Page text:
- Received by the person(s) that you want to communicate with;
- In a medium that works for them;
- In an accessible format; and
- In a timely fashion.
Finding out about Unitarianism and local congregations/communities
We need to understand how people receive information if we are going to ensure that as many people as possible hear about us. People will find information at a variety of places. The issue here for us is whether we decide to target our promotional material at specific groups. Having a website works well but what about those without access to the Internet? This may be older people or it may be people who have few resources or it may be people who do not like technology.
We can place posters at libraries but this again will only reach those people who go to those places and will be unavailable to large numbers of other people. This is not to say that information should not be at libraries but that it should be available in other places and in other formats as well as the written word.
It might be useful to talk with your friends to find out how they find out about things and what works well and what might be a waste of time, effort and finance.
Who are you trying to communicate with
There are a group of people that you wish to communicate with - your congregation or a broader group of people who are somehow connected with your local community. Do we know how everyone connected with our local community wishes to receive information? Email works well for many of us but not all of us. Email works for some of us all the time but for others it may only work for monthly updates but urgent communication needs to be done via phone. Or perhaps newsletters are preferred in paper format.
Is there a list of everyone with their contact details and their preferred means of receiving information? The larger the group the more difficult this becomes. My main issue is with new email addresses when for some reason I cannot get Outlook to get rid of the old ones - so I have to keep a separate file which has all the email addresses identifying the new email address and when it was changed.
Many of provide notices at the beginning of services. Are we sure that people remember these? Do we also need to follow this up with written information - email and in paper format?
Accessible written information
Once people have access to information there is the issue of its accessibility. Up to 20% of the population have literacy difficulties. The reasons for this range from having a visual impairment, having a learning difficulty, having dyslexia, not having English as a first language (this includes profoundly Deaf people whose first language is British Sign Language) and not having learnt to read. It is not possible to give simple guidelines here. The way that information is provided will depend upon its purpose.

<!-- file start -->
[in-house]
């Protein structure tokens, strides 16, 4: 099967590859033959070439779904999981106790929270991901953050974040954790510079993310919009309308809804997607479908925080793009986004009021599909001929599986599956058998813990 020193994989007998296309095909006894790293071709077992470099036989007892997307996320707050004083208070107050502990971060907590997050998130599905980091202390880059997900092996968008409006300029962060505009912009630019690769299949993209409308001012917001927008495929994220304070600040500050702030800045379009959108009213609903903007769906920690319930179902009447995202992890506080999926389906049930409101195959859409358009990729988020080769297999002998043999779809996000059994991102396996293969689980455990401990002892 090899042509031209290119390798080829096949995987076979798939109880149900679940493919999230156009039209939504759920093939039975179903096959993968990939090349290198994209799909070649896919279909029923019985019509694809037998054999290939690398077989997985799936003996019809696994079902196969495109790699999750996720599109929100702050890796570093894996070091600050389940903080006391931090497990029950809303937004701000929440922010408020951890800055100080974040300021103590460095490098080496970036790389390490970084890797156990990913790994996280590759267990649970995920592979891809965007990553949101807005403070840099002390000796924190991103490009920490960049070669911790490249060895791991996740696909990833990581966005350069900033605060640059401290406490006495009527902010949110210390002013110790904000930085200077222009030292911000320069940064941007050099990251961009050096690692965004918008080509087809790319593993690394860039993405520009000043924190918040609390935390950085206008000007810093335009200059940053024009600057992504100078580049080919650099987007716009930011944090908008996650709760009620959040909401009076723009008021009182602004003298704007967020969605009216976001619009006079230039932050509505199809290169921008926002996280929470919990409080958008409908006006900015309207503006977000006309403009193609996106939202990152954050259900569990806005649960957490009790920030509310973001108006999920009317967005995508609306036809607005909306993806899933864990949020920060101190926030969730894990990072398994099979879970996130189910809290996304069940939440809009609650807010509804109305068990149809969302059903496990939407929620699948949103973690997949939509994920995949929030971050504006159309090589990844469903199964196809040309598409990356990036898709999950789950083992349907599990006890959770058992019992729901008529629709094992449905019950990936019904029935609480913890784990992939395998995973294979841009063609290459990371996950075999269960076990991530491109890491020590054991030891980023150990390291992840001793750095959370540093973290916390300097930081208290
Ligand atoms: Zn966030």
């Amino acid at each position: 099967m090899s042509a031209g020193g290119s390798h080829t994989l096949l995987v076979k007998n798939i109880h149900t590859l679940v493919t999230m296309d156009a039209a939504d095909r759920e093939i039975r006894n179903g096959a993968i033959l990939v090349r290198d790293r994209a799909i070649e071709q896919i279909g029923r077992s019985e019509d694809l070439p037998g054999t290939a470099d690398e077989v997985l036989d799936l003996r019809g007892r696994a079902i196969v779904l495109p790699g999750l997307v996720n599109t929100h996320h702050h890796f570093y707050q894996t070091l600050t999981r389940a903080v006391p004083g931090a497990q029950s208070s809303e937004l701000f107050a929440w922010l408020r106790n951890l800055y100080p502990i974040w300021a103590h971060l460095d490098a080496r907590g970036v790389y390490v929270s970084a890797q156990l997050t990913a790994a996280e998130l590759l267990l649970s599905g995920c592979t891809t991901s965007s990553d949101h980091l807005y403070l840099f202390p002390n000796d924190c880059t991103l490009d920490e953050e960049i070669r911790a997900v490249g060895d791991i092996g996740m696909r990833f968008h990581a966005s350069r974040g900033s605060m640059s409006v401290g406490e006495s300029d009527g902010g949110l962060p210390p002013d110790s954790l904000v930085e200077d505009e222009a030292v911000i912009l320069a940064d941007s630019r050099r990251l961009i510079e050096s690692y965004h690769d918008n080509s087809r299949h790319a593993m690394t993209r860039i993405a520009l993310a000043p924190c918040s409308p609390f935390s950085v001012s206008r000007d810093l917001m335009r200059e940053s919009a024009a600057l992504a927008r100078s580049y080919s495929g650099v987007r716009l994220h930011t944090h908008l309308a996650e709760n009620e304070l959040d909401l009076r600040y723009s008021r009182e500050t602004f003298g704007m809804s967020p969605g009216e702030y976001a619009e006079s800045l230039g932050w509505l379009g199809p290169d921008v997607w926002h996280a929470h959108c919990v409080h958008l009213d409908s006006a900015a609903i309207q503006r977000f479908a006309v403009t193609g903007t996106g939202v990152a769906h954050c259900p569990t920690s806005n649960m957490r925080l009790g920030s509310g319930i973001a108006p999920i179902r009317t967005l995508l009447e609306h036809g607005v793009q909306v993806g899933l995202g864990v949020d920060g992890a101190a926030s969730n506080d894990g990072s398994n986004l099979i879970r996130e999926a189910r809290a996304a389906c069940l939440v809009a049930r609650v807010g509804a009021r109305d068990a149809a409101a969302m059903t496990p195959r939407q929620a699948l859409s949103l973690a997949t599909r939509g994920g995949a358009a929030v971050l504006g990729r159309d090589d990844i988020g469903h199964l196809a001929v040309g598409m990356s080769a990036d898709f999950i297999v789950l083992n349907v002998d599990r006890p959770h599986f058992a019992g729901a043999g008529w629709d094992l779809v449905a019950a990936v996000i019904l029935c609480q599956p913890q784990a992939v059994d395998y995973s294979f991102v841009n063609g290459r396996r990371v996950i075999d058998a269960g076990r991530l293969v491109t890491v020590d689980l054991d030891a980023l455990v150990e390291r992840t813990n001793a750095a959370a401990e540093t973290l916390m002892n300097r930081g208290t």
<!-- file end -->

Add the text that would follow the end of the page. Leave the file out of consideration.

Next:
However, there are some simple guidelines for written information which can be adhered to. Key ideas are around avoiding the use of jargon; language being simple, concise and clear; the size of font being large enough for the majority of people to read (14 recommended as a minimum); the avoidance of shiny paper (it reflects under light and people with sight difficulties often need a light to help with reading); the use of certain colours - in particular having text and paper colour such that the text is easy to read; not having watermarks or images under text; and a clear lay-out.
See the UK Association for Accessible Formats for further information http://www.ukaaf.org/
There are also standards for helping to make websites accessible - see
The written word (on paper or electronic) works for many of us but not all the time. Many local communities now do podcasts and the NUF sends out audio CDs of its publications. Others produce audio versions of newsletters and some also create videos.
Many of us use social networking - Facebook and/or Twitter.
The telephone works well - either texting or speech. If you want to communicate something urgently it is useful to have a phone tree - the first person rings two or three people and then they do the same. This helps to take the pressure off one person.
Sometimes we are trying to communicate with people that we know and sometimes it's with people that we hope we will know in the future. In our diverse world there are many ways to communicate. To do this effectively we need to understand what suits people - it may be different for different occasions. We are usually fairly small groups with volunteers who do an awful lot. This is not about making life difficult for us all but about giving us pointers about the direction we could be moving in.
Further information can be found at